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August 2007

Very interesting article in Forbes about how to run a restaurant.

Your humble master of ceremonies here at the Door almost certainly will never run a business, but if I did, a restaurant would probably be the one I'd like to try. How about an All-Hot restaurant--the best spicy-hot dishes from Thai, Mexican, and Chinese cuisine, along with Buffalo chicken wings?

(Update: some of my family members thought this was too narrow; what do people who don't like spicy food do? My first answer was, let 'em eat at another restaurant! But upon reflection, I decided the restaurant could be "Hot and Cold": the spicy foods would be accompanied by famous cool drinks and foods, such as mint juleps and gazpacho and lemon sorbet.)

The New York Times on some of the "trendsetter" foods in restauarnts.

The summer is winding down and the question arises anew: where have the Raleigh Newmarks been eating recently? Brief comments on a dozen new, or almost new, restaurants, and mention of a half dozen older favorites and a few we hope to try soon.

Rey's. A fine meal--I had the "French Quarter Chicken", a house specialty, "Airline breast stuffed with herb cheese, topped with lemon beurre blanc"--made even better by one of those $20-off postcards they mail out frequently.

P. F. Chang's. I had two items from their new Yunnan menu--Yunnan Wontons and Dali Chicken--and enjoyed both.

Red Robin. I haven't had a hamburger there yet, and I should because that's what they specialize in, but I can recommend their "Groovy Smoothie" made of "strawberries, peaches, bananas, wild berries and grenadine blended with apple juice and vanilla cream".

South. Excellent fried pimento cheese beignets and about the best fried chicken I've had anywhere.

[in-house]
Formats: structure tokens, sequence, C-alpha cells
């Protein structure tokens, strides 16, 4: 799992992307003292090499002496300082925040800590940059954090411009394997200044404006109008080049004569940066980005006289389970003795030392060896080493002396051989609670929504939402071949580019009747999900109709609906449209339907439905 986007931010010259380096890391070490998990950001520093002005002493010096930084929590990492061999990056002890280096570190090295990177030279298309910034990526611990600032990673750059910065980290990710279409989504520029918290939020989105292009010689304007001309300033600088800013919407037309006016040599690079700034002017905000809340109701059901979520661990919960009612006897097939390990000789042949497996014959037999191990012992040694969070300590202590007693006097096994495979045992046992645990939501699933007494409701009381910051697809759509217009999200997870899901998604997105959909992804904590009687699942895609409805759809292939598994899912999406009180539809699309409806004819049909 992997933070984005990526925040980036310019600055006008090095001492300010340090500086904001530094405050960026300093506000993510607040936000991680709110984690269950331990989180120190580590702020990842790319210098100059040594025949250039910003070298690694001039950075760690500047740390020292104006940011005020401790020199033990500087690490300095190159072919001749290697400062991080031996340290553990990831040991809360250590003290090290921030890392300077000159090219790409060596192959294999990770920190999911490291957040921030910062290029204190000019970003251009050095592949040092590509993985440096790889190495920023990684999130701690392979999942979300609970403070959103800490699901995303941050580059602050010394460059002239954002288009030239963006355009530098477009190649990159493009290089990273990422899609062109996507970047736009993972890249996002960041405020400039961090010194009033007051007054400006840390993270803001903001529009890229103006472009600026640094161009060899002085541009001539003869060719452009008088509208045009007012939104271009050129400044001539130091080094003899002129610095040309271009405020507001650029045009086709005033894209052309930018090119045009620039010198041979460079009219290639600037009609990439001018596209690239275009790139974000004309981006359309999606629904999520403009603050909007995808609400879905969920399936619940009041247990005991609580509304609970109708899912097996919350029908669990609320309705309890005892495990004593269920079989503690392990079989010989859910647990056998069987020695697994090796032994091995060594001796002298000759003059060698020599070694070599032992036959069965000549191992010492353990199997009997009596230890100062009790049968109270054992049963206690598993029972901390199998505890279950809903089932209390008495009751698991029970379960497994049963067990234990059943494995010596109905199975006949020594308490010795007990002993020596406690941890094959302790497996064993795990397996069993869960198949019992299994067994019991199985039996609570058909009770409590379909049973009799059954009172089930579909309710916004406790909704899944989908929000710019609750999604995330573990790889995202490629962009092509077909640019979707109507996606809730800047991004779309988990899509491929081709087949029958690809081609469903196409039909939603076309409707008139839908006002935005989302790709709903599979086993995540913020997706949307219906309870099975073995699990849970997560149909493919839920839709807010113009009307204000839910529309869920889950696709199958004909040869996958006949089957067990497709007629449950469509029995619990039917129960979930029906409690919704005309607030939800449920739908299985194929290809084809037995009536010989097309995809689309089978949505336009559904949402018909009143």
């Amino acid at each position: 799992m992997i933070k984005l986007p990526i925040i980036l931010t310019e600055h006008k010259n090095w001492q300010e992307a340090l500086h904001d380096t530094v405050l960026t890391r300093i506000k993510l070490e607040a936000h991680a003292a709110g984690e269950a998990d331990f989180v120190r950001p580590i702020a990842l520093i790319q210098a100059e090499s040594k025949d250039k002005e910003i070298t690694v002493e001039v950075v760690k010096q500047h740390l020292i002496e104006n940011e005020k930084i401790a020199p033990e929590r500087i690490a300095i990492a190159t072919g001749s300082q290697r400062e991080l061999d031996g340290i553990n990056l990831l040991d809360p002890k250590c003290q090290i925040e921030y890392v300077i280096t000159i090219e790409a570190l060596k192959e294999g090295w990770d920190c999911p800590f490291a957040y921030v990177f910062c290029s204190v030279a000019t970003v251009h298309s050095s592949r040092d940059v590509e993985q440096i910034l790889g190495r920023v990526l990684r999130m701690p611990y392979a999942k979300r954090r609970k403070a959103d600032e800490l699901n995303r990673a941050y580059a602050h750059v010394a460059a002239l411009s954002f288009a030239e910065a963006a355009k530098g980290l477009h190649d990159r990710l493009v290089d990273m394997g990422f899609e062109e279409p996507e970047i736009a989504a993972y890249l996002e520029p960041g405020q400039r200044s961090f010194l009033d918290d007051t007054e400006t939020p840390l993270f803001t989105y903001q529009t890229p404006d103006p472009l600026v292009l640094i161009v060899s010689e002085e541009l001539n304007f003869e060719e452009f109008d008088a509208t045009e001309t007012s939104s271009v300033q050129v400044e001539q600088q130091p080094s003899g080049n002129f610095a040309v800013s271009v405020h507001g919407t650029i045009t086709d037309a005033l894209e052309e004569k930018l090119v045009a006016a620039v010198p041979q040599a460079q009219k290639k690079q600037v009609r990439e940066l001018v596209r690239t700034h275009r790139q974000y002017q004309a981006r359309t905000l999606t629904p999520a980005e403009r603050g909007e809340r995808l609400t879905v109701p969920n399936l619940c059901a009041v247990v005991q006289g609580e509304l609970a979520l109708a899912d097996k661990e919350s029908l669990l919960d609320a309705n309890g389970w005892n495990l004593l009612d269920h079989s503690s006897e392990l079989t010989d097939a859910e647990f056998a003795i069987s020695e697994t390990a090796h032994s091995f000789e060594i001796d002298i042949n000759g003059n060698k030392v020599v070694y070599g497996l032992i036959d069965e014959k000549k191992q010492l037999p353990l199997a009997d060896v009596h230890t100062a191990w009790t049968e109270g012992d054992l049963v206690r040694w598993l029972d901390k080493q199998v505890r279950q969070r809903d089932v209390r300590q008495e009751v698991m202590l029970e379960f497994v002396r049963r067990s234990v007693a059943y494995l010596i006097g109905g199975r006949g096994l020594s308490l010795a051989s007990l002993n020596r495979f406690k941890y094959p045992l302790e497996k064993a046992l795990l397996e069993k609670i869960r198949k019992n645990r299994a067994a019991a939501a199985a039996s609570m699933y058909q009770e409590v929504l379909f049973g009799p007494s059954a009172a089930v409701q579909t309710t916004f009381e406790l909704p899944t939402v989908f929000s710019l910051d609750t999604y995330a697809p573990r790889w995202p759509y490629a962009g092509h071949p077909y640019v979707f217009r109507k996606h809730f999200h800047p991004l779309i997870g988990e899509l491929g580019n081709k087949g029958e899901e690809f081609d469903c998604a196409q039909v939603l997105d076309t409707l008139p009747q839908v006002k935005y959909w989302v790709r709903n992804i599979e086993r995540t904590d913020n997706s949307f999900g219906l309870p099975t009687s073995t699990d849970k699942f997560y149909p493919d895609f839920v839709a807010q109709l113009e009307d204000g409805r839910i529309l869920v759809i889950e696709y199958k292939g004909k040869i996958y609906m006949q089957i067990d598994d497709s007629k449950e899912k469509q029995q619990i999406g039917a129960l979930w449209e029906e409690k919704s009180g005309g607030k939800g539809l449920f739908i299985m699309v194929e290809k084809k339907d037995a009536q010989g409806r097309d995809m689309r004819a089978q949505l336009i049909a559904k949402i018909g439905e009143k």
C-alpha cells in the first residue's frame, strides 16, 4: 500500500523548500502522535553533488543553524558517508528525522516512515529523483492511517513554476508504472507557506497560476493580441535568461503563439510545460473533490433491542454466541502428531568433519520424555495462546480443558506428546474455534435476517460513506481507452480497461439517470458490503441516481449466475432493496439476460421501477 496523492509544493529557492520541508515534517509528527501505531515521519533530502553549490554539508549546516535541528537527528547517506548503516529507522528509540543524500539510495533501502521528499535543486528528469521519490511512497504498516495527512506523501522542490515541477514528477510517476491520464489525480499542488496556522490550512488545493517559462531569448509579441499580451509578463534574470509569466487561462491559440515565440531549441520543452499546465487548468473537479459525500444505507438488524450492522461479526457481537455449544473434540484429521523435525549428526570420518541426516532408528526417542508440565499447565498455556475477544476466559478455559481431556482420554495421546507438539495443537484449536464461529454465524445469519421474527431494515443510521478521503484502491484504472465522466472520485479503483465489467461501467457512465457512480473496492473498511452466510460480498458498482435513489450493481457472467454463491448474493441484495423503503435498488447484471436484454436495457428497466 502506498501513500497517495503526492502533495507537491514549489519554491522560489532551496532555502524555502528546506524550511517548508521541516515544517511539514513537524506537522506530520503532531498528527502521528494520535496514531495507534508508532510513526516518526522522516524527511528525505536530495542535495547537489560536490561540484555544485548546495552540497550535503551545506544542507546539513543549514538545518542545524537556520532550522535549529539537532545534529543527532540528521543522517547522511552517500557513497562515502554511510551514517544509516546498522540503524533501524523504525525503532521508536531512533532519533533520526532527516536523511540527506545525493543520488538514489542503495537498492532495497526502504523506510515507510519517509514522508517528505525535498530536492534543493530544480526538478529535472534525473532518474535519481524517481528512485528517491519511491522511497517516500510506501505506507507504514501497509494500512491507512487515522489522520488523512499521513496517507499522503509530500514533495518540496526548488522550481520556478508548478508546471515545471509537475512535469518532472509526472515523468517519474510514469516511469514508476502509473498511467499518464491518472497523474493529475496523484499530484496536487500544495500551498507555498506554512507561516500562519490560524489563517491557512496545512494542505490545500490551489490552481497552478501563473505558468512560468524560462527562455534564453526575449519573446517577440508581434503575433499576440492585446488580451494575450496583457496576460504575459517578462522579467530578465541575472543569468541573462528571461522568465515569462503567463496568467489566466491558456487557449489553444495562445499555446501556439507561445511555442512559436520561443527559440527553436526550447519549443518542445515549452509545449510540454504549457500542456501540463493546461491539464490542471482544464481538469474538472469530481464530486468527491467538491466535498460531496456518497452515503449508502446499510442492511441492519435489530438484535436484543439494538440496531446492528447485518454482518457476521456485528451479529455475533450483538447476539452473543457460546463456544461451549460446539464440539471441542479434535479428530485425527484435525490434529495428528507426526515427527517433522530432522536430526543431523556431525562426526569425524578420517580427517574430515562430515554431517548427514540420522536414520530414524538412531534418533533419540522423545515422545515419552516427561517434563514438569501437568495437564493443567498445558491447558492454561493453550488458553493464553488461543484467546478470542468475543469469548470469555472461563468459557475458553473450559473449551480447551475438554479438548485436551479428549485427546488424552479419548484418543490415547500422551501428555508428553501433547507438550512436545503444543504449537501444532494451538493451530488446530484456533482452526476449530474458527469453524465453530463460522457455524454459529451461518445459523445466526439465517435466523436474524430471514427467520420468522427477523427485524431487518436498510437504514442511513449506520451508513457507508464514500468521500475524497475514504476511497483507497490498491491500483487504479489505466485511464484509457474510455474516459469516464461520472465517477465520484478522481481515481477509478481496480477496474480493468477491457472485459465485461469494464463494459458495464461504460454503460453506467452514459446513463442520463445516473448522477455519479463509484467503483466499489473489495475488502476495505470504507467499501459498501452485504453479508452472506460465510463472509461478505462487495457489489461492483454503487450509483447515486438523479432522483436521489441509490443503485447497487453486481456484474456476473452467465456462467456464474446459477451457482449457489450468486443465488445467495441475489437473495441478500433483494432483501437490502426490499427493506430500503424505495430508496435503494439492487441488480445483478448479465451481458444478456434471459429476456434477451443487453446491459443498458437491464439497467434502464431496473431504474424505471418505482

La Vie Pan Asian. Satisfying Thai buffet lunch, weekdays, for just $7.47.

Champi Thai and Sushi. Service was slow the one time we were there, but the Crab Rangoons were excellent and so was the Red Curry Beef.

Taste of Thai. Fine Thai coffee, Pad Thai, Chicken Satay, and Red Curry Beef. They will also sell you a jar of their fine peanut-based salad dressing which made my wife very happy.

Jibarra. It specializes in tequilas, which I did not try, and my younger daughter and I went only for Sunday brunch. But we liked said brunch very much. I had Bistec con Chilaquiles, corn chips with poblano sauce and queso fresco along with thin ribeye slices. That, plus a nice fruit plate, a mimosa, and the dessert bar were a bit pricey at $25, but it was a welcome change from usual brunch fare.

Tres Magueyes. One of the busiest restaurants we've been to in Raleigh. They have low prices--made even lower by the zillions of coupons they mail out (if you miss one, the coupons are also online)--quick service, and good quality food. I really like their tortilla chips and their carne asada tacos.

On the Border. A new one just opened in North Raleigh, near the Triangle Towne Center. Once again, excellent tortilla chips and carne asada.

Ferlo's Alimentari. I have a weak spot for family-run restaurants. Ferlo's has opened recently in Plantation Square and is owned and operated by two siblings. Excellent Italian deli meats and sandwiches.

Jack Astor's. I forget what I had to eat--it wasn't bad--but "Jack's Original Lemon Concoction" was quite a refreshing drink on a hot day. ("Shake made with fresh lemon and French Vanilla ice cream.")

We continue to get good value at Tasca Brava, Metro 8 in Durham, Solomon's, EVOO, Carver's Creek, and Biaggi's. Tasca Brava, in particular, should have a lot more patronage than it apparently does. Owned and operated by a husband and wife, two true foodies, it has outstanding tapas and good wine. 

We hope to try soon North Seafood Bistro, Kin, Pollo Rico (Peruvian grilled chicken in Cary), and Falls River Smokehouse (8320 Litchford Road).